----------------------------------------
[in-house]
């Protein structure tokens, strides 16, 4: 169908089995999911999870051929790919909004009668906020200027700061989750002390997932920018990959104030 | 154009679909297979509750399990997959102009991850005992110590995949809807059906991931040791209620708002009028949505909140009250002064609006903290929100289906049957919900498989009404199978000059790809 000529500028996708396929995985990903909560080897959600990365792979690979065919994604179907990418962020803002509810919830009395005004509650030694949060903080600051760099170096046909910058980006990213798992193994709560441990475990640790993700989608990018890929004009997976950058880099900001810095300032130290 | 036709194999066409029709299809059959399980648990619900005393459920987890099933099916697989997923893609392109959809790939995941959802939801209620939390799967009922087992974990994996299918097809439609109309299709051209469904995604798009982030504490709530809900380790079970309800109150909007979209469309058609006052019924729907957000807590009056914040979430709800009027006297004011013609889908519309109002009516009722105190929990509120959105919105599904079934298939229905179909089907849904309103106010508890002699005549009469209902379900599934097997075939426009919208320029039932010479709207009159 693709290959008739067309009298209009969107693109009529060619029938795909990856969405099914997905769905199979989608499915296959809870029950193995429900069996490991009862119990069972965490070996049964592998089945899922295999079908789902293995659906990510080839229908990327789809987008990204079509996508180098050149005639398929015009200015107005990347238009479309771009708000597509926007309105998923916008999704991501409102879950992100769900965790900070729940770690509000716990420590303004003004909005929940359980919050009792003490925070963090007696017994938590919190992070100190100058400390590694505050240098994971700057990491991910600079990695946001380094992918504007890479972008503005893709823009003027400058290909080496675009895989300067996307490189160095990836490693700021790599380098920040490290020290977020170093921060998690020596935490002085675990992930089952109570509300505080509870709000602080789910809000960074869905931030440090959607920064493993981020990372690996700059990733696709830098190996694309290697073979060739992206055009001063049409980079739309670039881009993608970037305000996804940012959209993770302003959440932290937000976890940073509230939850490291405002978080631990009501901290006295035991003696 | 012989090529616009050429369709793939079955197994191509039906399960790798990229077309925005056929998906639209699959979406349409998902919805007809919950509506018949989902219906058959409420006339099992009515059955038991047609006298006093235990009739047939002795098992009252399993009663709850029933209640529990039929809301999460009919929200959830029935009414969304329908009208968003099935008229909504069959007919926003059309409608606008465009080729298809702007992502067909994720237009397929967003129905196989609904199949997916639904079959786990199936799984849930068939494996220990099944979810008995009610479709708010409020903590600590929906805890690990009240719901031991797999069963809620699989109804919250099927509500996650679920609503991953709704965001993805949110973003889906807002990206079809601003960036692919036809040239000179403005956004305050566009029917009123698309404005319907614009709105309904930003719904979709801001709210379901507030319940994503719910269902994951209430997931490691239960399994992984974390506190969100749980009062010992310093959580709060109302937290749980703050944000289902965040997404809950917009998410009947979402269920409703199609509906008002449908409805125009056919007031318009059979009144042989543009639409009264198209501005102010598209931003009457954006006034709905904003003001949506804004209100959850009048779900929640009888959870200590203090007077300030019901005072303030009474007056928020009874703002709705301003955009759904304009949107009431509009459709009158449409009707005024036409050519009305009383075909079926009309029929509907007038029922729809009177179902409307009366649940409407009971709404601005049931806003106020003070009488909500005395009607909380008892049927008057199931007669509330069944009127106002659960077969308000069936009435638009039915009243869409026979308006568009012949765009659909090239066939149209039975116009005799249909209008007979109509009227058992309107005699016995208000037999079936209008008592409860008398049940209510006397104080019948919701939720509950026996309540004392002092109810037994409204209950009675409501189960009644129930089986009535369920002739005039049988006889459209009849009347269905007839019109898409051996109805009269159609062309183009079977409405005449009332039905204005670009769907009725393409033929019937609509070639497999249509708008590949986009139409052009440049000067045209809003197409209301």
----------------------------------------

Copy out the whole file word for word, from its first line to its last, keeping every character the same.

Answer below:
[in-house]
């Protein structure tokens, strides 16, 4: 169908089995999911999870051929790919909004009668906020200027700061989750002390997932920018990959104030 | 154009679909297979509750399990997959102009991850005992110590995949809807059906991931040791209620708002009028949505909140009250002064609006903290929100289906049957919900498989009404199978000059790809 000529500028996708396929995985990903909560080897959600990365792979690979065919994604179907990418962020803002509810919830009395005004509650030694949060903080600051760099170096046909910058980006990213798992193994709560441990475990640790993700989608990018890929004009997976950058880099900001810095300032130290 | 036709194999066409029709299809059959399980648990619900005393459920987890099933099916697989997923893609392109959809790939995941959802939801209620939390799967009922087992974990994996299918097809439609109309299709051209469904995604798009982030504490709530809900380790079970309800109150909007979209469309058609006052019924729907957000807590009056914040979430709800009027006297004011013609889908519309109002009516009722105190929990509120959105919105599904079934298939229905179909089907849904309103106010508890002699005549009469209902379900599934097997075939426009919208320029039932010479709207009159 693709290959008739067309009298209009969107693109009529060619029938795909990856969405099914997905769905199979989608499915296959809870029950193995429900069996490991009862119990069972965490070996049964592998089945899922295999079908789902293995659906990510080839229908990327789809987008990204079509996508180098050149005639398929015009200015107005990347238009479309771009708000597509926007309105998923916008999704991501409102879950992100769900965790900070729940770690509000716990420590303004003004909005929940359980919050009792003490925070963090007696017994938590919190992070100190100058400390590694505050240098994971700057990491991910600079990695946001380094992918504007890479972008503005893709823009003027400058290909080496675009895989300067996307490189160095990836490693700021790599380098920040490290020290977020170093921060998690020596935490002085675990992930089952109570509300505080509870709000602080789910809000960074869905931030440090959607920064493993981020990372690996700059990733696709830098190996694309290697073979060739992206055009001063049409980079739309670039881009993608970037305000996804940012959209993770302003959440932290937000976890940073509230939850490291405002978080631990009501901290006295035991003696 | 012989090529616009050429369709793939079955197994191509039906399960790798990229077309925005056929998906639209699959979406349409998902919805007809919950509506018949989902219906058959409420006339099992009515059955038991047609006298006093235990009739047939002795098992009252399993009663709850029933209640529990039929809301999460009919929200959830029935009414969304329908009208968003099935008229909504069959007919926003059309409608606008465009080729298809702007992502067909994720237009397929967003129905196989609904199949997916639904079959786990199936799984849930068939494996220990099944979810008995009610479709708010409020903590600590929906805890690990009240719901031991797999069963809620699989109804919250099927509500996650679920609503991953709704965001993805949110973003889906807002990206079809601003960036692919036809040239000179403005956004305050566009029917009123698309404005319907614009709105309904930003719904979709801001709210379901507030319940994503719910269902994951209430997931490691239960399994992984974390506190969100749980009062010992310093959580709060109302937290749980703050944000289902965040997404809950917009998410009947979402269920409703199609509906008002449908409805125009056919007031318009059979009144042989543009639409009264198209501005102010598209931003009457954006006034709905904003003001949506804004209100959850009048779900929640009888959870200590203090007077300030019901005072303030009474007056928020009874703002709705301003955009759904304009949107009431509009459709009158449409009707005024036409050519009305009383075909079926009309029929509907007038029922729809009177179902409307009366649940409407009971709404601005049931806003106020003070009488909500005395009607909380008892049927008057199931007669509330069944009127106002659960077969308000069936009435638009039915009243869409026979308006568009012949765009659909090239066939149209039975116009005799249909209008007979109509009227058992309107005699016995208000037999079936209008008592409860008398049940209510006397104080019948919701939720509950026996309540004392002092109810037994409204209950009675409501189960009644129930089986009535369920002739005039049988006889459209009849009347269905007839019109898409051996109805009269159609062309183009079977409405005449009332039905204005670009769907009725393409033929019937609509070639497999249509708008590949986009139409052009440049000067045209809003197409209301």